Up, up and away

Carroll stepped onto the high wire without much prodding.

It was a Sunday afternoon in the second week of May, and his rookies had just concluded a three-day minicamp in which Wilson had made just about every throw.

"He showed us enough," Carroll said. "He's in the competition."

If this had been a party, the needle would have skipped, the music stopped and everyone stared. Yes, it was that dramatic. Football coaches are generally allergic to even discussing a quarterback controversy and here was Carroll making his even more complicated by inserting a third-round draft pick into a competition that already included two veteran quarterbacks, Flynn and incumbent Tarvaris Jackson.

It was the first in a series of moves as Seattle veered from the path of slow and steady and opted for big and flashy. The Seahawks acquired Winslow, who averaged more than 70 catches in his three years in Tampa Bay, but had a balky knee and a salary of $3.3 million. They signed Edwards, who has made a Pro Bowl but had also played for three teams the previous three seasons and was unsigned into July. Seattle brought in Terrell Owens to see if he had something to offer; the Seahawks wouldn't so much as take a look at him two years ago before he signed with Cincinnati.

This was not the same incremental approach the Seahawks took to rebuilding the team. These were not building blocks so much as finishing touches. An attempt to find the player or two who would push this rebuilding project over the top.

But Owens was cut after three weeks, Winslow dumped after nearly four months and Jackson was shipped to Buffalo. Now the Seahawks head into this season with a rookie quarterback at the helm of an offense that ranked No. 28 in yards gained last season.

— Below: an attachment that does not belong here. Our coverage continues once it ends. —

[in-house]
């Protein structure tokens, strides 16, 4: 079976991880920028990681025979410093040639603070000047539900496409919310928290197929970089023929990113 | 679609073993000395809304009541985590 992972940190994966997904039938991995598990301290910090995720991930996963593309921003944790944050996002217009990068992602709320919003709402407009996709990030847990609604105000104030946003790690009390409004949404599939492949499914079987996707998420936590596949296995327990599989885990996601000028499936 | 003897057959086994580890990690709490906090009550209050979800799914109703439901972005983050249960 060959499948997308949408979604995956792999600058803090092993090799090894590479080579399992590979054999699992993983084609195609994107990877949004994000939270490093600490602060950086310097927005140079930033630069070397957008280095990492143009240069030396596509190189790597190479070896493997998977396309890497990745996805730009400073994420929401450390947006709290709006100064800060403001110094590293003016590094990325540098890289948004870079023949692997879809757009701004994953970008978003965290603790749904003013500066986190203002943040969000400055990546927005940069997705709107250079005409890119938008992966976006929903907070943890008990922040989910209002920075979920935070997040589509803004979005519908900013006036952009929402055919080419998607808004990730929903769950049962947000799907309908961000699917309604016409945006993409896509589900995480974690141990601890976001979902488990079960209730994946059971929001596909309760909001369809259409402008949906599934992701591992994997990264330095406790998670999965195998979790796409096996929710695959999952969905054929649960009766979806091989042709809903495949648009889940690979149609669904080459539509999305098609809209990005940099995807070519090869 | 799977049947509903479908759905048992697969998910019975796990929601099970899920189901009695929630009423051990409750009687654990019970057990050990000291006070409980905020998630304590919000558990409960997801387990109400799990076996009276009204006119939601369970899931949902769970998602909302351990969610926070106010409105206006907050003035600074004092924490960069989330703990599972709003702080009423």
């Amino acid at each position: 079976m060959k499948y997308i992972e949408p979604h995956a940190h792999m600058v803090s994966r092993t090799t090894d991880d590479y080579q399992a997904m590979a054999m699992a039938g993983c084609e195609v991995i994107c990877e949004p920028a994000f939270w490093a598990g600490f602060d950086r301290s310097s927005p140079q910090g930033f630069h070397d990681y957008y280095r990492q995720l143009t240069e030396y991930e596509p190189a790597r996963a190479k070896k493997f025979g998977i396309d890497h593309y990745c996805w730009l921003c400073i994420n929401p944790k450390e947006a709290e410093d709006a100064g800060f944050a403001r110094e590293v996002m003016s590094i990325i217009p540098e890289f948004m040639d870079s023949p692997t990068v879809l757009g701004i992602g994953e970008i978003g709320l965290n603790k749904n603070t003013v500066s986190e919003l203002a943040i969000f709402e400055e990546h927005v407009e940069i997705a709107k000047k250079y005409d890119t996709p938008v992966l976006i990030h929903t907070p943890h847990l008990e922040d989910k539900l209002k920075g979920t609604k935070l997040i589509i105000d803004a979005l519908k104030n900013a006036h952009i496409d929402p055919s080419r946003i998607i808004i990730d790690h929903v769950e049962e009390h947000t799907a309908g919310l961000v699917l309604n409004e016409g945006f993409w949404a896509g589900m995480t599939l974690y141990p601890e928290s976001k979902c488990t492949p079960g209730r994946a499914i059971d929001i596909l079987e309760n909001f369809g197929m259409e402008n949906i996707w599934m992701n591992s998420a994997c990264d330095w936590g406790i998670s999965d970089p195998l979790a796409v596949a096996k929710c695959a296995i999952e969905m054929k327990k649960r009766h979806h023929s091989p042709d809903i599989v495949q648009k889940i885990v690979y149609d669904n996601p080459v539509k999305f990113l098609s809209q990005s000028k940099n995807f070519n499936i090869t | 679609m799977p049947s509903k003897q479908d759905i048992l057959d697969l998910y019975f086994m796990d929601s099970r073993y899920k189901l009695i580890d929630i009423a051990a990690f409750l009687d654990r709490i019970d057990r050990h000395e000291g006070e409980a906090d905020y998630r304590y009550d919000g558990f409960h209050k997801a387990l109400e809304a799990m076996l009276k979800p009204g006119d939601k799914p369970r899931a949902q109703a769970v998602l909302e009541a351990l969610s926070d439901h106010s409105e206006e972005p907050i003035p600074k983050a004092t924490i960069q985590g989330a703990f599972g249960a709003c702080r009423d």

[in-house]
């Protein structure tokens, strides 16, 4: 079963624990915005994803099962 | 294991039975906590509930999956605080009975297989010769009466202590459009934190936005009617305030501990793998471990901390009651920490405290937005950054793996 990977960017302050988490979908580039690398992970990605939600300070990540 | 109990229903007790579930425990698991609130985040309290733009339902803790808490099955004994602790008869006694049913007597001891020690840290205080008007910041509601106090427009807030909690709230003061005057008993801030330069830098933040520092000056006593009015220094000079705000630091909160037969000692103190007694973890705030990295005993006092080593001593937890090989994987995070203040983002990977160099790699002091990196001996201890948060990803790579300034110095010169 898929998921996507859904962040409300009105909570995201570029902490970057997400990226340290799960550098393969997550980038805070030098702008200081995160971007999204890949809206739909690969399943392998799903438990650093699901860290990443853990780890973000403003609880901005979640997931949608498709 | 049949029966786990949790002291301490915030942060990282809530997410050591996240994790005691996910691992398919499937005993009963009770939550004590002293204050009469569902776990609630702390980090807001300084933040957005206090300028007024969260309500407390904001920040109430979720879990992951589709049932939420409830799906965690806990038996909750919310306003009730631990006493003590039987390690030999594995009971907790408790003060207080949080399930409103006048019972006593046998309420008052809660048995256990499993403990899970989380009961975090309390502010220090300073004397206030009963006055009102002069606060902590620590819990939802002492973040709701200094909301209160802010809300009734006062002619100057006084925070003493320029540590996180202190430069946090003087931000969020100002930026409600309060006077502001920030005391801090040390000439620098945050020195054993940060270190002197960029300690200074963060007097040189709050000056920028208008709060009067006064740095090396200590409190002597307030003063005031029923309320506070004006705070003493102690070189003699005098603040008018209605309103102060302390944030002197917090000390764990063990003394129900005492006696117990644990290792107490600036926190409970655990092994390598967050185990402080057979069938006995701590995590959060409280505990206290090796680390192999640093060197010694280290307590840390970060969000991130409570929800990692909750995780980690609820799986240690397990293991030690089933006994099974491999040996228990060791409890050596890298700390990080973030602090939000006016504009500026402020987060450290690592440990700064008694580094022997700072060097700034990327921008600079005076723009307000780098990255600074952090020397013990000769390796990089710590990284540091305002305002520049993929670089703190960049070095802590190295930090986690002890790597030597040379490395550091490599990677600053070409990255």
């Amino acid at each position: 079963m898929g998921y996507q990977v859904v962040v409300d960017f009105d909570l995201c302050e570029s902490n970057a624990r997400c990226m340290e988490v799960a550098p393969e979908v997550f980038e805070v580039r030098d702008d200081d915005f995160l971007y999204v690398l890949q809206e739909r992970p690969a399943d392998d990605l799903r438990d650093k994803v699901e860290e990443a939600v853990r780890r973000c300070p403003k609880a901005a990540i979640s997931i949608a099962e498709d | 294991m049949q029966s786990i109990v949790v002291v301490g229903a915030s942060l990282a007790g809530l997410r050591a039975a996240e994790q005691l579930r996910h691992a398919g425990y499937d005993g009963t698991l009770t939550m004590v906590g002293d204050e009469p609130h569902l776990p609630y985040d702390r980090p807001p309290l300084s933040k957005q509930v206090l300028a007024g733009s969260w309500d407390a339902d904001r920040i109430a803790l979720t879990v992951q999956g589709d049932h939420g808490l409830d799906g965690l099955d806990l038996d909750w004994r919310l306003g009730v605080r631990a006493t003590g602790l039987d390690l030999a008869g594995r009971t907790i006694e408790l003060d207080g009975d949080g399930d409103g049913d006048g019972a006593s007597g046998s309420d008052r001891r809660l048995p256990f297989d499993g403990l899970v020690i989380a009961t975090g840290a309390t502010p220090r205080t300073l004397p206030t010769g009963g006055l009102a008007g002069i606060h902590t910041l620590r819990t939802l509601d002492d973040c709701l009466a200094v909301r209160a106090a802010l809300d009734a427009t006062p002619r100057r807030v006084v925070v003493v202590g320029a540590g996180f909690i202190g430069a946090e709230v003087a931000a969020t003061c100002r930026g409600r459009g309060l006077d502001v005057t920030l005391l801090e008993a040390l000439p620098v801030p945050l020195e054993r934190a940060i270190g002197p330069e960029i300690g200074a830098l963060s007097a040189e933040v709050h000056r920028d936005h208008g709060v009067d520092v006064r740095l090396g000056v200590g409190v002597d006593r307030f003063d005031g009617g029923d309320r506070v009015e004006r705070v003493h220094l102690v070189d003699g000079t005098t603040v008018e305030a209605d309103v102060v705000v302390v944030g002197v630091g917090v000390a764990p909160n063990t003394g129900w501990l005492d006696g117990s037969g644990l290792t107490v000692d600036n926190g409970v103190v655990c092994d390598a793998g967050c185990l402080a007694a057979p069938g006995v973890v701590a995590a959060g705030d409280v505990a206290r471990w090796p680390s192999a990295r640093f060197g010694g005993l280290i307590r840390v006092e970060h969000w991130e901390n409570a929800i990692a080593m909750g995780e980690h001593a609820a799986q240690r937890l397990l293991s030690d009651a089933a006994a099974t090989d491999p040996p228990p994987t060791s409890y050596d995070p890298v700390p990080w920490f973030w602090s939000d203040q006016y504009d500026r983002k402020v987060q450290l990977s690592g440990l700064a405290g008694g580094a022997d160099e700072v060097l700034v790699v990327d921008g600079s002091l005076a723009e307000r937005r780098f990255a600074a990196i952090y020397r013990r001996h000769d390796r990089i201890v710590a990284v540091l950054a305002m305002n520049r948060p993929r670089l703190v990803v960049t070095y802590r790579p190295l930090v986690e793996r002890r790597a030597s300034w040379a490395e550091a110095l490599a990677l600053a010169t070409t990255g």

Carroll is placing faith in the locker room he has assembled, the culture he has built.

"When I first got here, it was kind of looking to Pete for a lot of the leadership, a lot of the direction," fullback Michael Robinson said. "He was seeking our input at the time, and a lot of guys didn't know how to respond to that. Now, a lot of the veterans on this team have definitely taken it over."

This team is built around its defense and its running game, a combination that demands the quarterback avoid mistakes above all else. And even knowing that, Carroll begins the season starting a rookie quarterback, the first time the Seahawks have done that since 1993. He sees Wilson as a playmaker, not a babysitter, and he's handing the keys to him.

And so Seattle enters this season on that high wire, the expectations and the risks higher. Carroll said he is confident this team is more prepared than in previous seasons.

"There's no question," Carroll said. "We're so much tighter with what we're doing, the messaging and the philosophy is embedded. Our style is clear. Now, I don't know if it we can bring it to life in the real season. I don't know that. But we're going to try."

Just one thing, coach. Don't look down.

Danny O'Neil: 206-464-2364 or doneil@seattletimes.com.